Violence against women denounced by Pope Francis in his New Year's Day homily

(Photo: Vatican News)Pope Francis delivers Christmas greetings and his Urbi et Orbi blessing in St. Peter's Square on Dec. 25, 2021.

Pope Francis opened the New Year by highlighting the Jan. 1 feast of Mary, mother of Jesus,  the central role women have played in salvation history and that they still have for bringing world peace.

The pontiff denounced violence against women, speaking as Italy engaged in national soul-searching about how to shed an entrenched culture of male chauvinism that often has led to femicide, Reuters News agency commented.

Francis has made numerous appeals for an end to violence against women in the past. But his words on New Year's Day were the first in a speech since ire erupted in Italy over the brutal killing of 22-year-old university student Giulia Cecchettin in November.

The killing triggered country-wide protests prompting calls for teaching respect for girls become part of school programs beginning at kindergarten level.

"Every society needs to accept the gift that is woman, every woman: to respect, defend and esteem women, in the knowledge that whosoever harms a single woman profanes God, who was born of a woman," he said.


The report cited Italy's interior ministry saying that more than 100 women were killed in 2023, about half of them by their partner or former partner and noted that femicide has become a common word in local newspaper headlines.

America, the Jesuit Review reported Francis saying, "God becomes man, and he does so through a woman, Mary. She is the means chosen by God, the culmination of that long line of individuals and generations that 'drop by drop' prepared for the Lord's coming into the world.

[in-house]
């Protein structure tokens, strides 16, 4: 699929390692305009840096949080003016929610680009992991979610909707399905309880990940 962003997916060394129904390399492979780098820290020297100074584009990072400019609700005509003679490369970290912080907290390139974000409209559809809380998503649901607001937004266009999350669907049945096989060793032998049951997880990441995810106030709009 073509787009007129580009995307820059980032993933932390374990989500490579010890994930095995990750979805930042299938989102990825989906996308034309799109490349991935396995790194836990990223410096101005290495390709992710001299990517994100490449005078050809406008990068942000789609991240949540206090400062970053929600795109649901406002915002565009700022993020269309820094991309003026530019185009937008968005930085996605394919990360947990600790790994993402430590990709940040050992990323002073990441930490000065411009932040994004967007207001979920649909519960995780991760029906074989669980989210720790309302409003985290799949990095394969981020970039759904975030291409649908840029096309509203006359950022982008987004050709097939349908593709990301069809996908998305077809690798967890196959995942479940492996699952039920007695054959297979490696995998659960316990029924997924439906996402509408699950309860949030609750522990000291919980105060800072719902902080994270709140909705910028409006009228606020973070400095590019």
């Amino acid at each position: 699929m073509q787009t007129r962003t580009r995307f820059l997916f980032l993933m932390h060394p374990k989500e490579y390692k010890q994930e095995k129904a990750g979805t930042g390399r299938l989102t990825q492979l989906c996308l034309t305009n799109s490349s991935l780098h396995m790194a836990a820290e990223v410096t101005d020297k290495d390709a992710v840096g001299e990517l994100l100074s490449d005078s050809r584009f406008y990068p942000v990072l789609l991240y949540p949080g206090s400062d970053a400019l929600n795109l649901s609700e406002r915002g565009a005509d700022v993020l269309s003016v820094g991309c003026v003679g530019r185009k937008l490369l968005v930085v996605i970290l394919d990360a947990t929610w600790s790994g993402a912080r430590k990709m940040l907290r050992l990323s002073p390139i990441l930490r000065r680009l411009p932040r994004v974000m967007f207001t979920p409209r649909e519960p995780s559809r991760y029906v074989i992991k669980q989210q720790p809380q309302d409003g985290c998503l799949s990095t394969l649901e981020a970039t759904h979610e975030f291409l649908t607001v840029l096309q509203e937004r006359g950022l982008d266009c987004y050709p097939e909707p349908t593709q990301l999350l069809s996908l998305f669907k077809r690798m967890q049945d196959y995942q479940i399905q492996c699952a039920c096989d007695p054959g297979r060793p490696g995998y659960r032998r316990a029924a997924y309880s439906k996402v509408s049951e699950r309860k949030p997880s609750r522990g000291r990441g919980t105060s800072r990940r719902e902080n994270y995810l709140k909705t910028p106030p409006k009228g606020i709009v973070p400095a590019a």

"She stands at the very heart of the mystery of time. It pleased God to turn history around through her, the woman.

"The Mother and Child mark a new creation, a new beginning," the Pope said; "the Lord, a tiny child in his mama's arms, has united himself forever to our humanity, to the point that it is no longer only ours, but his as well."

Pope Francis, spoke in a strong voice after recovering from pneumonia, reported America.

He said, "The church needs Mary in order to recover her own feminine face" which, he said, means making "space for women and [being] 'generative' through a pastoral ministry marked by concern and care, patience and maternal courage."

According to Unherd: The Post, in his speech Francis spoke about the rise of artificial intelligence.

Speaking in terms of regulation rather than complete condemnation, he asserted that AI "ought to serve our best human potential and our highest aspirations, not compete with them."

Esme Partridge wrote, central to his speech was the concept of limit: something, he remarked, that is "frequently overlooked in our current technoc ratic and efficiency-oriented mentality" and yet "decisive for personal and social development."

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